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Does Latin jazz have to be so, well, Latin? Sometimes it seems that way. Far too often, Latin jazz artists fall prey to overly repetitive syncopation and a tendency to remain stuck in the highest registers of the horns. Your tolerance level depends how long you prefer to stay in the conga line. Fortunately, these are weaknesses that you will not find in drummer Robert Jospés delightfully engaging Time To Play.
Recorded with the very cream of Virginia's jazz musicians and with exceptional sound quality, Time To Play synthesizes the best elements of Latin jazz and hard bop, creating a panoply of songs that are both adventurous and fun.
Jospé's eight-man unit known as Inner Rhythm includes veteran trumpeter and composer John D'earth, vastly undervalued saxophonist Jeff Decker, pianist Bob Hallahan, percussionist Kevin Davis, guitarist Royce Campbell, bassist Pete Spaar, as well as bassist Elias Bailey fresh off Rene Marie's triumphant Live At Jazz Standard. Each member is given his moment to shine in these layered arrangements, but together they create a full sound that delivers great energy and emotion.
On the seductive samba "Stone Flower," the memorable eight-bar trade-offs between Decker's soprano and D'earth's trumpet are infectious, as is Decker's clearly articulated, obtuse attack on his solo. The exquisite "Estaté" features a lilting melody by Decker with a delicate contribution from Campbell on acoustic guitar and "Softly, As In A Morning Sunrise" is an excellent showcase for Bailey's thick-toned pizzicato improvising. But when this group gets cooking—and they do quite often—they really set the studio on fire. D'earth and Decker have a rollicking time on the theme of "Time To Play," while "Pele" is a real tour de force with Hallahan's free- flowing phrases and fiery playing by D'earth. Best of all is the irresistibly funky "Help Yourself," which features a catchy riff by Decker on tenor and the funkiest groove this side of the New Orleans Meters.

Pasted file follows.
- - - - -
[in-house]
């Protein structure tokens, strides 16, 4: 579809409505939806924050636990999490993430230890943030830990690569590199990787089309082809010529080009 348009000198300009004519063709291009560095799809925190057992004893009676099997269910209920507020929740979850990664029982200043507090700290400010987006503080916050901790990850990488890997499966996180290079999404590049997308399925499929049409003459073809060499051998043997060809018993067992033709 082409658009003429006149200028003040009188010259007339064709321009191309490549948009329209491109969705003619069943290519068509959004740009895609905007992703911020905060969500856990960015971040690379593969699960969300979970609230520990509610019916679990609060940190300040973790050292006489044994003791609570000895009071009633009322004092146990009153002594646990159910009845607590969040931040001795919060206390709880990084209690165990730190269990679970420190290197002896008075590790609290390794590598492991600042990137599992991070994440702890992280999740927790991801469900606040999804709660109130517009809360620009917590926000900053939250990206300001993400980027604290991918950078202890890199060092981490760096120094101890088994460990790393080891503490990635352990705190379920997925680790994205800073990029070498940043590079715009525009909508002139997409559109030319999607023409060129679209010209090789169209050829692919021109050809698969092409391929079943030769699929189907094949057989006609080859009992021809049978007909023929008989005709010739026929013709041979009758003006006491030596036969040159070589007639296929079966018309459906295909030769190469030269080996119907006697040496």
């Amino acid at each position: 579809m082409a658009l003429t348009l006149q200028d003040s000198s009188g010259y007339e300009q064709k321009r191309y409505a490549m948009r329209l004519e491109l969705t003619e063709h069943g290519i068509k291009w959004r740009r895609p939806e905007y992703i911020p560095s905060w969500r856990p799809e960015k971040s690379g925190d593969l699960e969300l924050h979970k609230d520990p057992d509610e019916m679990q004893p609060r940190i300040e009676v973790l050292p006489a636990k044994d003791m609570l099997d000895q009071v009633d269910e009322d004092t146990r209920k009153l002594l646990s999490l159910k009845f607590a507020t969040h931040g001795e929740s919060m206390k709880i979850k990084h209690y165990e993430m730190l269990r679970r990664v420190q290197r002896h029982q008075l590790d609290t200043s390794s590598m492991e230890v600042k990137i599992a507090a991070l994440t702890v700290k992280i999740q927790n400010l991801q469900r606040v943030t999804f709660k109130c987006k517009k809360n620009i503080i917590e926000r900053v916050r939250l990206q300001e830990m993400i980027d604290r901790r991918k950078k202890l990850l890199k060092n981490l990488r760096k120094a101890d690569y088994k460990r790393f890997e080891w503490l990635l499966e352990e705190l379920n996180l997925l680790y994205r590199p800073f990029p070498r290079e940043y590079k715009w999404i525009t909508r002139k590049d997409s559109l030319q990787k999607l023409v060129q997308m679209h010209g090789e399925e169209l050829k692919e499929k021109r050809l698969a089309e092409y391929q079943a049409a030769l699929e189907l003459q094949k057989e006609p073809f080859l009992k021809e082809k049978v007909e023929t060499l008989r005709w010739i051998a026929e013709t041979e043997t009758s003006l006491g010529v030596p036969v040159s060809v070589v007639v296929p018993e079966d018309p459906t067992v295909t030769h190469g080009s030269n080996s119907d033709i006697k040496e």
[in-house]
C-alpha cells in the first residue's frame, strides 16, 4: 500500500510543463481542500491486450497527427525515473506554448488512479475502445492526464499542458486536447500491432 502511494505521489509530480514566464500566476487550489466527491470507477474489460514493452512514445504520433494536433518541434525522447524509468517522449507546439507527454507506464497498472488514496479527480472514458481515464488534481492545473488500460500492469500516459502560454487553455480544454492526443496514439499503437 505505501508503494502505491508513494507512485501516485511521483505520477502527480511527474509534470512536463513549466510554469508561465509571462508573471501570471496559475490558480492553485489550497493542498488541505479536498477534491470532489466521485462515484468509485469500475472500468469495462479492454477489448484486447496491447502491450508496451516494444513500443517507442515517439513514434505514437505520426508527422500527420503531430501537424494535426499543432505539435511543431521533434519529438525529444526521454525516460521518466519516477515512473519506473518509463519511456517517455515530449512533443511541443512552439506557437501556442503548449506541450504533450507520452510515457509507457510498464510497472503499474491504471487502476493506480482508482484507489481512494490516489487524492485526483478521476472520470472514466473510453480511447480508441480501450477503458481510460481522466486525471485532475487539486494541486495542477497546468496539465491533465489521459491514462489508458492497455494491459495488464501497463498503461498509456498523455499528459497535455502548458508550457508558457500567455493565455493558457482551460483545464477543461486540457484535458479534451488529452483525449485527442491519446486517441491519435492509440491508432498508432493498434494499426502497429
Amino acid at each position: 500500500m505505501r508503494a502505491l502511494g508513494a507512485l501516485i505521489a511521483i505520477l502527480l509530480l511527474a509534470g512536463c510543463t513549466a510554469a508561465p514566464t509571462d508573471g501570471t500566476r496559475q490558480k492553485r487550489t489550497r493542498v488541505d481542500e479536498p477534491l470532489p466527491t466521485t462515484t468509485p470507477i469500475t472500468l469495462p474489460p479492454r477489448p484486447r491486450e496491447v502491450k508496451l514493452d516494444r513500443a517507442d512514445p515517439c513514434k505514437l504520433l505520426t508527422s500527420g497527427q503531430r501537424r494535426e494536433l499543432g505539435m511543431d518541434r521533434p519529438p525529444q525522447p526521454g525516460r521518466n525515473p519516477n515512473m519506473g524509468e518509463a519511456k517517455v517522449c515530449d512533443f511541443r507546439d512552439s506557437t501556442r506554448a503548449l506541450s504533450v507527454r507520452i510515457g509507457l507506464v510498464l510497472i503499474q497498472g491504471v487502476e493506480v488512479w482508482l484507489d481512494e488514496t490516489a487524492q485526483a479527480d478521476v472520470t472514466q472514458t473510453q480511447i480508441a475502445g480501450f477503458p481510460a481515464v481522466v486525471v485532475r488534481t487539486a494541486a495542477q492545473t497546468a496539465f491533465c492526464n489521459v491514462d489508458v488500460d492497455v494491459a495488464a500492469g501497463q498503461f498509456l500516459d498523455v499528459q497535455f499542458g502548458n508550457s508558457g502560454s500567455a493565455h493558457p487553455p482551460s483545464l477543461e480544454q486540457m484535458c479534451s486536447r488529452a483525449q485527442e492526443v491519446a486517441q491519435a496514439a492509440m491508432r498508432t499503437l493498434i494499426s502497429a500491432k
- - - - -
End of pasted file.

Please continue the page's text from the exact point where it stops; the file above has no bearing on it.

Throughout it all, Jospé and Davis imbue each song with just the right amount of Latin hot sauce. Many of the tracks on Time To Play can't help but generate energy with Jospés incredibly powerful backbeat. All told, this is the kind of jazz album that's just as rewarding to listen to as it is to dance to. In other words, now is the time to play Time To Play.
Track Listing: 1. Swingin' The Samba
2. Party Time
3. Stone Flower
4. Time To Play
5. Help Yourself
Personnel: Robert Jospe': drum set, log drums, percussion.
Kevin Davis: congas, bongos, timbales, percussion.
Bob Hallahan: piano.
Jeff Decker: tenor and soprano saxophones.
John D'earth: trumpet, coronet, flugelhorn.
Royce Campbell: guitar.
Pete Spaar: bass.
Elias Bailey: bass.
I love jazz because anything is possible; it has few rules and the best jazz breaks those ones. I prefer free improv because it doesn't really have any rules at all.
I was first exposed to jazz in my teens (in the late sixties).
The first jazz record I bought was Filles de Kilimanjaro by Miles Davis, shortly followed by Extrapolation by John McLaughlin.
My advice to new listeners is to listen as widely as possible and not to make snap judgments--stick with it.